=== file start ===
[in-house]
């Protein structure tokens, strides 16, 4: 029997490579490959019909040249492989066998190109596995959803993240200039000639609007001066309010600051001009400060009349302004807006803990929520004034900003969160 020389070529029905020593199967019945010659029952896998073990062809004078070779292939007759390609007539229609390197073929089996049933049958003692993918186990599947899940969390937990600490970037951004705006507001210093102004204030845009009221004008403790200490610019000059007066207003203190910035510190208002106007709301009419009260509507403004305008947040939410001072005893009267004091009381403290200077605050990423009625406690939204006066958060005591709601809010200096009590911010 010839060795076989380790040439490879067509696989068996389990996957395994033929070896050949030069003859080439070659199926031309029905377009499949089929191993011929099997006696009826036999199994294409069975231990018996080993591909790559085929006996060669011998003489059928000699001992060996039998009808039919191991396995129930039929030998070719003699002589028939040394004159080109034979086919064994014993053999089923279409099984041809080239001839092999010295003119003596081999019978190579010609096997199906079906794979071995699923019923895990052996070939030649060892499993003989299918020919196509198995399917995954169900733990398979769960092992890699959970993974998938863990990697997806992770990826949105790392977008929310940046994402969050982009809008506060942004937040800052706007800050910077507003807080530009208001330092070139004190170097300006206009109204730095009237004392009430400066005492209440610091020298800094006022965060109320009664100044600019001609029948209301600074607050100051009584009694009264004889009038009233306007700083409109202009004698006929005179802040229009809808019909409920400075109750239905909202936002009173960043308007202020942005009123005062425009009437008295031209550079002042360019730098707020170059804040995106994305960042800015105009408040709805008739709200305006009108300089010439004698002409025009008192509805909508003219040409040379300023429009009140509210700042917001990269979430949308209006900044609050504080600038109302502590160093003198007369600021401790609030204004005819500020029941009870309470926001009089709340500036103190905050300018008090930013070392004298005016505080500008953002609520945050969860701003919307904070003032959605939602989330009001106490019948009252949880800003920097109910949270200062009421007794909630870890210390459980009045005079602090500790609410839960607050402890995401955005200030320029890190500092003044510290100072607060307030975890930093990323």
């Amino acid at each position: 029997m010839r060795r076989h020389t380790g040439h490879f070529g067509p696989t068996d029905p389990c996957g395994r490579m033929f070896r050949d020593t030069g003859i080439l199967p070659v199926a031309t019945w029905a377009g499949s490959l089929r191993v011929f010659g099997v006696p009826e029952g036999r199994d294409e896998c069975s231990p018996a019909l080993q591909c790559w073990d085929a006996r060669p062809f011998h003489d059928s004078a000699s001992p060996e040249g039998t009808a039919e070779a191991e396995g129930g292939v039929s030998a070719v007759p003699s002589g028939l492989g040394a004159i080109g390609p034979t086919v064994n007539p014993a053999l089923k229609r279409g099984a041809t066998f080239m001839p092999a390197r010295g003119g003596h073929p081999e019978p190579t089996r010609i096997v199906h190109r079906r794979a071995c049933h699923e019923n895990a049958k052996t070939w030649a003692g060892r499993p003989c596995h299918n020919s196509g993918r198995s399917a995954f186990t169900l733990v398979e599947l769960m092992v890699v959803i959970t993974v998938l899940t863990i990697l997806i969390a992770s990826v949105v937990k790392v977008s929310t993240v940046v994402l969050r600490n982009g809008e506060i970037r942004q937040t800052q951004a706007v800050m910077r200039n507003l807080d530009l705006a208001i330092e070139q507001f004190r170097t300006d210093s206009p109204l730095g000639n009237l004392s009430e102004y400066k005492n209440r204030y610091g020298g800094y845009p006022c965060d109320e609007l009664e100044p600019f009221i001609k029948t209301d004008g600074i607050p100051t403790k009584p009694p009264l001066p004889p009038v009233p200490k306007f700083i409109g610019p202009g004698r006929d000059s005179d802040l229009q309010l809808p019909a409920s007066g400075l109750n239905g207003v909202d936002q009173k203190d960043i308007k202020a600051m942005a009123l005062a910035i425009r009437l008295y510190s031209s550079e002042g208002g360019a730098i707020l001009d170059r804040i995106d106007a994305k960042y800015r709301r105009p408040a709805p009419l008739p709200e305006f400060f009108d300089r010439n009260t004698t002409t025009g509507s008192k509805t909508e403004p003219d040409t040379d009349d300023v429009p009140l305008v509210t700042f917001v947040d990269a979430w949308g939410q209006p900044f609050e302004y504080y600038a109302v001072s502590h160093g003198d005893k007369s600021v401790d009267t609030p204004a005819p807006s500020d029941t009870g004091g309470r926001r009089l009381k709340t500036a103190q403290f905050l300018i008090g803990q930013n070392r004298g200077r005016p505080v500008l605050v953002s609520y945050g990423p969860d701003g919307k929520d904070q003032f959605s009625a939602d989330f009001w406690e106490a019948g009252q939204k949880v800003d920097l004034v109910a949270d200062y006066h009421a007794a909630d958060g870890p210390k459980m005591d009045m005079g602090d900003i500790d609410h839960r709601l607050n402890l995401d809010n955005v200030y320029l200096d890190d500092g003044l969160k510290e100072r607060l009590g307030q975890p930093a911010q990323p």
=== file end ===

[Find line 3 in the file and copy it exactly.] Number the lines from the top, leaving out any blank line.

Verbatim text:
């Amino acid at each position: 029997m010839r060795r076989h020389t380790g040439h490879f070529g067509p696989t068996d029905p389990c996957g395994r490579m033929f070896r050949d020593t030069g003859i080439l199967p070659v199926a031309t019945w029905a377009g499949s490959l089929r191993v011929f010659g099997v006696p009826e029952g036999r199994d294409e896998c069975s231990p018996a019909l080993q591909c790559w073990d085929a006996r060669p062809f011998h003489d059928s004078a000699s001992p060996e040249g039998t009808a039919e070779a191991e396995g129930g292939v039929s030998a070719v007759p003699s002589g028939l492989g040394a004159i080109g390609p034979t086919v064994n007539p014993a053999l089923k229609r279409g099984a041809t066998f080239m001839p092999a390197r010295g003119g003596h073929p081999e019978p190579t089996r010609i096997v199906h190109r079906r794979a071995c049933h699923e019923n895990a049958k052996t070939w030649a003692g060892r499993p003989c596995h299918n020919s196509g993918r198995s399917a995954f186990t169900l733990v398979e599947l769960m092992v890699v959803i959970t993974v998938l899940t863990i990697l997806i969390a992770s990826v949105v937990k790392v977008s929310t993240v940046v994402l969050r600490n982009g809008e506060i970037r942004q937040t800052q951004a706007v800050m910077r200039n507003l807080d530009l705006a208001i330092e070139q507001f004190r170097t300006d210093s206009p109204l730095g000639n009237l004392s009430e102004y400066k005492n209440r204030y610091g020298g800094y845009p006022c965060d109320e609007l009664e100044p600019f009221i001609k029948t209301d004008g600074i607050p100051t403790k009584p009694p009264l001066p004889p009038v009233p200490k306007f700083i409109g610019p202009g004698r006929d000059s005179d802040l229009q309010l809808p019909a409920s007066g400075l109750n239905g207003v909202d936002q009173k203190d960043i308007k202020a600051m942005a009123l005062a910035i425009r009437l008295y510190s031209s550079e002042g208002g360019a730098i707020l001009d170059r804040i995106d106007a994305k960042y800015r709301r105009p408040a709805p009419l008739p709200e305006f400060f009108d300089r010439n009260t004698t002409t025009g509507s008192k509805t909508e403004p003219d040409t040379d009349d300023v429009p009140l305008v509210t700042f917001v947040d990269a979430w949308g939410q209006p900044f609050e302004y504080y600038a109302v001072s502590h160093g003198d005893k007369s600021v401790d009267t609030p204004a005819p807006s500020d029941t009870g004091g309470r926001r009089l009381k709340t500036a103190q403290f905050l300018i008090g803990q930013n070392r004298g200077r005016p505080v500008l605050v953002s609520y945050g990423p969860d701003g919307k929520d904070q003032f959605s009625a939602d989330f009001w406690e106490a019948g009252q939204k949880v800003d920097l004034v109910a949270d200062y006066h009421a007794a909630d958060g870890p210390k459980m005591d009045m005079g602090d900003i500790d609410h839960r709601l607050n402890l995401d809010n955005v200030y320029l200096d890190d500092g003044l969160k510290e100072r607060l009590g307030q975890p930093a911010q990323p």